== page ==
Happy holidays from Oneohtrix Point Never: Daniel Lopatin has let two new tracks into the world, one that’s a leftover from the sessions that led to last year’s amazing R Plus Seven, and sounds right at home among that record’s tense, cyclical aesthetic. The other, “Bubs,” comes from a collaboration with PC Music leader A. G. Cook, and while the majority of PC Music‘s output has never really been our thing, when it’s interwoven with Lopatin’s bent knack for structure, everything suddenly seems to snap into place.
Running down a list of our favourite tunes of the year once again proves to be the most fun (and certainly most difficult) list to put together. Sure, the year may have been a bit light on the album side, but at the track level, 2014 delivered in spades. We stopped ourselves at 50, mostly assembled in the 3.5 hour Spotify playlist below, but there are certainly plenty of worthy tracks well beyond this list, so let us know your own picks in the comments.
I’m not really sure how to explain what’s going on in Neo Bahamut, but it’s a weird, sometimes off-putting but often thrilling 24 minutes that can be taken as a complete mix or by individual tracks, all for free courtesy of Eric Berglund’s Sincerely Yours.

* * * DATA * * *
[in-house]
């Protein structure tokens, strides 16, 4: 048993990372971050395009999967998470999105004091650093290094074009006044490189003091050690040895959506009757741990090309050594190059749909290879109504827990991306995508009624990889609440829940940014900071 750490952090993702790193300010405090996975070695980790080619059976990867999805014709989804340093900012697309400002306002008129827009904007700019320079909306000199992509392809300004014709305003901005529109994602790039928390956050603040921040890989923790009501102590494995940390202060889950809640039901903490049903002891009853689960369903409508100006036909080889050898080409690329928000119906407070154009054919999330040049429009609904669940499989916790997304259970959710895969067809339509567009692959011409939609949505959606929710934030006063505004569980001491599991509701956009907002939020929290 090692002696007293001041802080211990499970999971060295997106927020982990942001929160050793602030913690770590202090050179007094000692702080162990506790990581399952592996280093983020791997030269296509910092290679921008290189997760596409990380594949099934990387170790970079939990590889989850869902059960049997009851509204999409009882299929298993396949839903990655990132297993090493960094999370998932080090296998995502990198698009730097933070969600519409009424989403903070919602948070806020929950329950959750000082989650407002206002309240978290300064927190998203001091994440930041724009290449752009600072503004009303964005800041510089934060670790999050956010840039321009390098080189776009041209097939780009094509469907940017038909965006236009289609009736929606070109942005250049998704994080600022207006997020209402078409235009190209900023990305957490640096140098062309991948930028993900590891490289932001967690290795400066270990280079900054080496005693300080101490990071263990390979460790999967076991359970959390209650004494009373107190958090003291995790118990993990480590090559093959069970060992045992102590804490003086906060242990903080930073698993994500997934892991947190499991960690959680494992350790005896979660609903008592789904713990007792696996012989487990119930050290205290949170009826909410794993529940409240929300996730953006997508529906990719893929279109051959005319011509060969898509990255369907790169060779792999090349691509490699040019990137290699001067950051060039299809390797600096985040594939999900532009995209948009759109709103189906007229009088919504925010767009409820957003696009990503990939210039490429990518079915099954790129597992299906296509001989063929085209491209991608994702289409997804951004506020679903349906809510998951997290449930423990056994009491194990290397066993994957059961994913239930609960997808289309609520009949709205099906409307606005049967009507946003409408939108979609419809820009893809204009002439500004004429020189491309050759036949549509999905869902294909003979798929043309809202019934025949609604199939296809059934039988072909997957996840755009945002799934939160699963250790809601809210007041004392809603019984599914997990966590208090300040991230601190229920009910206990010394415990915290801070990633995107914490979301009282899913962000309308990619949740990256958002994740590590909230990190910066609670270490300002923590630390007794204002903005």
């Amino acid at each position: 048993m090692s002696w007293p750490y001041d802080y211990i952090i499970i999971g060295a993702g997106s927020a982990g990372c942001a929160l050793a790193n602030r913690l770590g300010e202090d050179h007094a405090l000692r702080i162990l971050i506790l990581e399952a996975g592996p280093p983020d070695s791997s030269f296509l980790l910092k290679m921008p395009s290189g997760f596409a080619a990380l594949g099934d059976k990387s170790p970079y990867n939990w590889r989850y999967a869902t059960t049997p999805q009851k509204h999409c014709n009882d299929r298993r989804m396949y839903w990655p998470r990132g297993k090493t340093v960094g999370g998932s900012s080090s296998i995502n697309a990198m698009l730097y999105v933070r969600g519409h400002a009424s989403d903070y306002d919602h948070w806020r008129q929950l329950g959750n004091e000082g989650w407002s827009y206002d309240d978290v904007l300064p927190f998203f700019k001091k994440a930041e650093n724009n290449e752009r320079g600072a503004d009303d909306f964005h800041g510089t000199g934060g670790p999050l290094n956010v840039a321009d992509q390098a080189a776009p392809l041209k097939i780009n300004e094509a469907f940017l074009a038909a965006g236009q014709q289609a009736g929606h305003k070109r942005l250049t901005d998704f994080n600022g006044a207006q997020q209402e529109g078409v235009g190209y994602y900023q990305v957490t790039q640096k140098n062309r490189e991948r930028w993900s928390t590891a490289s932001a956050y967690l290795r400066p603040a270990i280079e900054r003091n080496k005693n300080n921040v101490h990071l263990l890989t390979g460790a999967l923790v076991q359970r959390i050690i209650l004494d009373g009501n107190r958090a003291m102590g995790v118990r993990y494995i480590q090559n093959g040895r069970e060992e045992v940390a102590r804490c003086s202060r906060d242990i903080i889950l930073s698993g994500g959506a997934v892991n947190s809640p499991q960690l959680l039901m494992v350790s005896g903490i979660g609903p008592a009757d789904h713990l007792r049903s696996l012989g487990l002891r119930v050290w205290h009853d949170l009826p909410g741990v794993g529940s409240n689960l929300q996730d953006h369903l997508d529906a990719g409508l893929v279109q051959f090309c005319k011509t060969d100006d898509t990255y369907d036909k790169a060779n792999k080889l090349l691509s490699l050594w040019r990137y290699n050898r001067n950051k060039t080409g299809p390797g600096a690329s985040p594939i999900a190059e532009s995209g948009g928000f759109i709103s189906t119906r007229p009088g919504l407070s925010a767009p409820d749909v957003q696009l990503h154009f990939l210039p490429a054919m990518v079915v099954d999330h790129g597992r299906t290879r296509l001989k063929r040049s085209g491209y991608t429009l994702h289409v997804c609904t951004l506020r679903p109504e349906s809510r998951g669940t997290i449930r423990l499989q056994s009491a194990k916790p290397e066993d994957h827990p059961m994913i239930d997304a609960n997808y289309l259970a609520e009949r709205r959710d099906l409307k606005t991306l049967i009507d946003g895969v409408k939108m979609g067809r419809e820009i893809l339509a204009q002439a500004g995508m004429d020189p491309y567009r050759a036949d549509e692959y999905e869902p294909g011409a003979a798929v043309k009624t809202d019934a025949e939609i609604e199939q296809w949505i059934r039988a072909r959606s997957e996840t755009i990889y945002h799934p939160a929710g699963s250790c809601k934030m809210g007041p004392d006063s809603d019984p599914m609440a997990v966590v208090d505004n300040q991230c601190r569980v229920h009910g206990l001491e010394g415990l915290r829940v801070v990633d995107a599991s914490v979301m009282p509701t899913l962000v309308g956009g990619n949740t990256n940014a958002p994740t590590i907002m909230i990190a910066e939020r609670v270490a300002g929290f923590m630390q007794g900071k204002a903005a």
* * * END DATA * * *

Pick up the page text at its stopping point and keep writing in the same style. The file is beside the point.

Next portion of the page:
Tom Krell, who’s responsible for one of our favourite albums this year, has unearthed an old gem from 2012’s Total Loss sessions. “Tomb For Anatole” is a sad, slow burner that shares a lot of the same weight that Total Loss carried, so if you love that record as much as we did (and still d0), you’ll want to grab the track while you can for free here. [via]
Johnny Jewel‘s Soundcloud page is the gift that keeps on giving: We’ve already highlighted one gem from the seemingly endless sea of riches he’s uploaded over the past few weeks, but nothing (so far) has rivaled the ambitious scope of “The Other Side Of Midnight,” a sweeping, widescreen 31-minute/7-movement epic dubbed “electronic wall paper for your dreams.” Apparently it’s on iTunes, but you can get it for free here.